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Program prepares tomorrow's occupational therapists (3/3/97)

Occupational therapists work in one of health care's fastest growing professions, and The University of Texas-Pan American at Edinburg is helping to meet the demand with the Rio Grande Valley's first degree program in occupational therapy.

The inaugural class of 16 students began studying for their bachelor of science degree in May 1996, and will graduate in 1998. Students such as Jennifer Gillispie, who lives in nearby McAllen, welcome the opportunity. "I feel fortunate because now I can live at home with my parents, save some money, and be back in the Valley," she said.

The nearest similar program is in San Antonio or Galveston.

Funds from the South Texas/Border Health Education Initiative helped start the program. The University of Texas Health Science Center at San Antonio, which directs the initiative, shares its instructional program with UT-Pan American. Pan American has its own faculty, and coursework carried out in local clinics.

The two campuses are 230 miles away, but modern technology allows them to share key lectures by using two-way interactive television. Instructors can be in either city, and students participate as if they were in one classroom.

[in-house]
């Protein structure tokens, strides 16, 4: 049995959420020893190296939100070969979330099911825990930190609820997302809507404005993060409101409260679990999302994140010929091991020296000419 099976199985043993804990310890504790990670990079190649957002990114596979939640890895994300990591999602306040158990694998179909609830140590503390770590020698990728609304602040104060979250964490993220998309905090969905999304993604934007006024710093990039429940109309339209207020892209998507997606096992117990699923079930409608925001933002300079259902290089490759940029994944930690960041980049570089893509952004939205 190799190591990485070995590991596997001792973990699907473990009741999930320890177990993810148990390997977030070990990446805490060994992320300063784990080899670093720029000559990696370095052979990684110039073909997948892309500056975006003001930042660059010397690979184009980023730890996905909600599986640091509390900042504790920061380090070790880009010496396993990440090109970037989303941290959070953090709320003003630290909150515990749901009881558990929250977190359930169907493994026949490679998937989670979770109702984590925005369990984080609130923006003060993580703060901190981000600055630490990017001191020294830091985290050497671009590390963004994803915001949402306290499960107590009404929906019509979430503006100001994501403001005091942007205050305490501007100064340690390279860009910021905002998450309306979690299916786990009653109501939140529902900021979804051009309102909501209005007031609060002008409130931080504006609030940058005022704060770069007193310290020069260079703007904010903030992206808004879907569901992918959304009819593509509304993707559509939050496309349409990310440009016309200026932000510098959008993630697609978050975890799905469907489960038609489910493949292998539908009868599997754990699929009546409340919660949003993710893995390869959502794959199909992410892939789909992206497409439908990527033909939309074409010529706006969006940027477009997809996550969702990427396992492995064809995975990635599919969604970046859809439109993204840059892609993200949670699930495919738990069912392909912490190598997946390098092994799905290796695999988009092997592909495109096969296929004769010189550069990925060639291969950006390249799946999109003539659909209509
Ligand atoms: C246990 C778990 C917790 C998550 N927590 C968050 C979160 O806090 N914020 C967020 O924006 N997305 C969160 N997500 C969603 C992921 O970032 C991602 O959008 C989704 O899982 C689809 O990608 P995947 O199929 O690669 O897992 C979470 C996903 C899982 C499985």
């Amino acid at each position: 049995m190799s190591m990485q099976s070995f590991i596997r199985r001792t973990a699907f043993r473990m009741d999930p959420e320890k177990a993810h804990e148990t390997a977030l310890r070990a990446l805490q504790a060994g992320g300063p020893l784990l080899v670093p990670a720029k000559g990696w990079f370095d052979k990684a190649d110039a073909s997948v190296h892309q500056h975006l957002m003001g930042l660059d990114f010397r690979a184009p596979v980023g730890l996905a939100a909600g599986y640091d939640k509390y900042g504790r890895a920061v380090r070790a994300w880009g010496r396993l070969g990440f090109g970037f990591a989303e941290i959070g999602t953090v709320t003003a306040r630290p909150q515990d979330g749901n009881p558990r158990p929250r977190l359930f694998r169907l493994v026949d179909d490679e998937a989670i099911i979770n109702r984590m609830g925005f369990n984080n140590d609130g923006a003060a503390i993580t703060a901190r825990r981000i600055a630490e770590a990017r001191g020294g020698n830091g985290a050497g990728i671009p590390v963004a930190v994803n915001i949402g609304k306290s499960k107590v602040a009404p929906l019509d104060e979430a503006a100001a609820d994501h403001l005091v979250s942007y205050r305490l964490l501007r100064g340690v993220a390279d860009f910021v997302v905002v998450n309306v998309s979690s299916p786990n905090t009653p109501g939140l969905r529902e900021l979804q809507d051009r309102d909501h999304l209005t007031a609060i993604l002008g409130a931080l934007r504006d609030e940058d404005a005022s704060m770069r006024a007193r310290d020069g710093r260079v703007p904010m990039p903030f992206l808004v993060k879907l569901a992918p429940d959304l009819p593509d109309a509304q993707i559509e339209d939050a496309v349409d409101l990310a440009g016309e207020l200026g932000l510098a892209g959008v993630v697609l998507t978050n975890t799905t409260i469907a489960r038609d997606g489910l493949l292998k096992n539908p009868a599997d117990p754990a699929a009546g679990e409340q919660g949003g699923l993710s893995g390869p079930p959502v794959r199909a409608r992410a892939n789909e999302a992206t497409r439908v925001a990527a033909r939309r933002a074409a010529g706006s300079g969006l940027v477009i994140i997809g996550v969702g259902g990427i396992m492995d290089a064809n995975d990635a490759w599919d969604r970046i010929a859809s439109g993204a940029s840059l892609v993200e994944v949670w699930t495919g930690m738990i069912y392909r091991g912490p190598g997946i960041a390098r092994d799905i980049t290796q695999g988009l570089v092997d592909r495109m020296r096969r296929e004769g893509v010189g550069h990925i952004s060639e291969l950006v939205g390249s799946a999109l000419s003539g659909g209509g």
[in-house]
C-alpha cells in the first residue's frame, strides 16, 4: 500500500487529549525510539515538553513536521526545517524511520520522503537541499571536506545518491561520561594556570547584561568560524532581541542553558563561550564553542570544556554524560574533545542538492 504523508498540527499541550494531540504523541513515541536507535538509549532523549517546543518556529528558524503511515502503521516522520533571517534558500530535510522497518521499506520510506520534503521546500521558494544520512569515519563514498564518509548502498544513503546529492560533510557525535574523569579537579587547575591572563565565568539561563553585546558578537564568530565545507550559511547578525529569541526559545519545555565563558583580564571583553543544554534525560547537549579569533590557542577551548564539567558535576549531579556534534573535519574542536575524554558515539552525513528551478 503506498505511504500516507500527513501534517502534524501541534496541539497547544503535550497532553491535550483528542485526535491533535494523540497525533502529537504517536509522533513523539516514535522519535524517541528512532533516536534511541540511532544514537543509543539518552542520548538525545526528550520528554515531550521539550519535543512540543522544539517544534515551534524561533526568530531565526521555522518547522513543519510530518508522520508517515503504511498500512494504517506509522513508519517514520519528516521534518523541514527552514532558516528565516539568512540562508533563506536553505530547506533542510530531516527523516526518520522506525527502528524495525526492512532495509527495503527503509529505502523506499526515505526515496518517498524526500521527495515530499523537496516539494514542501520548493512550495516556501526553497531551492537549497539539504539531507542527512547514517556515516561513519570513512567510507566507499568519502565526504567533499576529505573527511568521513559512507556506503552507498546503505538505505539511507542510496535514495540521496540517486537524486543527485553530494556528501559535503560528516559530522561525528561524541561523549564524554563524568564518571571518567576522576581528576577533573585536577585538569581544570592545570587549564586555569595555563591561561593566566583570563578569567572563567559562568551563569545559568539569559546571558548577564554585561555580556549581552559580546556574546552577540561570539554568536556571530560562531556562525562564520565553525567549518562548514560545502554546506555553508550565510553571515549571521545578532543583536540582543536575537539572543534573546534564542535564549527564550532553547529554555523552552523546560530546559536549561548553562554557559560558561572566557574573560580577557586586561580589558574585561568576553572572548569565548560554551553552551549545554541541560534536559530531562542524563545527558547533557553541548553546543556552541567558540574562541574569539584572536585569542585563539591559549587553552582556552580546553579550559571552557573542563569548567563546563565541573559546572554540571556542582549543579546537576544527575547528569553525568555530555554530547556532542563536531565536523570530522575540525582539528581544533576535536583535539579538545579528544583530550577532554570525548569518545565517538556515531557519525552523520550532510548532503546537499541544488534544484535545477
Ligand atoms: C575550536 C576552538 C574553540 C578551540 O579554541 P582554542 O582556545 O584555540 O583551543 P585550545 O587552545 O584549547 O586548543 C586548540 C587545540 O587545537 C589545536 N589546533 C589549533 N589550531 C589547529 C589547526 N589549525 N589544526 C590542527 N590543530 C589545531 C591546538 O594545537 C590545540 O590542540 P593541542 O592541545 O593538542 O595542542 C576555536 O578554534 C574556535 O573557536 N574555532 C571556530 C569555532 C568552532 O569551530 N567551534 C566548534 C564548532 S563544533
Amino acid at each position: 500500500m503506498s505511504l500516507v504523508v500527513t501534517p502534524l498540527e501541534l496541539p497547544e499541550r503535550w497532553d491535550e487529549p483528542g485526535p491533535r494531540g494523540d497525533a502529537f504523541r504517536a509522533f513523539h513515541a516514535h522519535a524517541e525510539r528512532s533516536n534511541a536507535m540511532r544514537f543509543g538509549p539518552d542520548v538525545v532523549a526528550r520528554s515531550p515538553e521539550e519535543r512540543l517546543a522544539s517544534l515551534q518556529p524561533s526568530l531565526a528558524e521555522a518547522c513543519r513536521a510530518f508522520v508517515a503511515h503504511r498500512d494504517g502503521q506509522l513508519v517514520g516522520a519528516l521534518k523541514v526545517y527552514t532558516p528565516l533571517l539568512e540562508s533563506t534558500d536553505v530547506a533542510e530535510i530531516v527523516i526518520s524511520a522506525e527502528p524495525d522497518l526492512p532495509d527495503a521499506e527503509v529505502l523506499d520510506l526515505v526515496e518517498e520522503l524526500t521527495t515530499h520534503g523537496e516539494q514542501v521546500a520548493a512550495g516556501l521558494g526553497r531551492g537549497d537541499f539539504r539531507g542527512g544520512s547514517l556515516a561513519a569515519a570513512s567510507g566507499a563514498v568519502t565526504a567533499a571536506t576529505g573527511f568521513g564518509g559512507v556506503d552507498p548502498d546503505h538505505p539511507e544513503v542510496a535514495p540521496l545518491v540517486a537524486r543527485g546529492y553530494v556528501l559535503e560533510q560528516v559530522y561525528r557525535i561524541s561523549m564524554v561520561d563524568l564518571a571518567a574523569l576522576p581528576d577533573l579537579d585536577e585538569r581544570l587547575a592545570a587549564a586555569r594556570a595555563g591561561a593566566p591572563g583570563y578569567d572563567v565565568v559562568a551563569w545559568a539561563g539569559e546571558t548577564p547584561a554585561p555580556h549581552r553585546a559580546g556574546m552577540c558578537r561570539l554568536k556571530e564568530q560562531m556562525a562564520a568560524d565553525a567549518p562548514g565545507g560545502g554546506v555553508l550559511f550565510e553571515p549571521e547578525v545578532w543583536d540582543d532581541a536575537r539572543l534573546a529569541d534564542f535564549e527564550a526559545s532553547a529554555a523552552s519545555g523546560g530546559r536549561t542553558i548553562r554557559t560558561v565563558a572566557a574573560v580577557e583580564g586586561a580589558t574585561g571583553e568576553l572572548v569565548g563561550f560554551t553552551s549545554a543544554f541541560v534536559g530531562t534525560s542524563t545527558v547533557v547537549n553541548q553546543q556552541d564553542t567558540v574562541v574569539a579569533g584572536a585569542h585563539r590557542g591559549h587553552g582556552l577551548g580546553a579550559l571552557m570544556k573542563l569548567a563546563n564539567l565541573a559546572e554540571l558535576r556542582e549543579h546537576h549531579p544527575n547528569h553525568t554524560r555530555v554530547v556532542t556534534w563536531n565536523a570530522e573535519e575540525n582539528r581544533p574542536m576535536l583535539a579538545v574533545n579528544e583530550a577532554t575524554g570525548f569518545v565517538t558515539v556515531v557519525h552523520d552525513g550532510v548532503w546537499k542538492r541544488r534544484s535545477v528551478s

The South Texas/Border Region Health Education Initiative is a special legislative project in health-care education between The University of Texas Health Science Center at San Antonio and its partners from Laredo to the Rio Grande Valley and Corpus Christi and the Coastal Bend of Texas.

Occupational therapists work with physicians to help patients regain their health, mobility and independence after illness or injury. Their patients range from infants to the elderly. They help arthritis sufferers, and stroke victims, infants and children with developmental problems, people with social or emotional problems, and patients confronting the difficulties of aging.

Students at UT-Pan American complete prerequisite courses in their freshman and sophomore years, then follow a two-year instructional program and perform nine months of field work at clinics, hospitals or other sites where occupational therapists are needed. With their degrees, the students are prepared to be certified and enter a dynamic field of health care.

Contact: Jim Barrett (210) 567-2570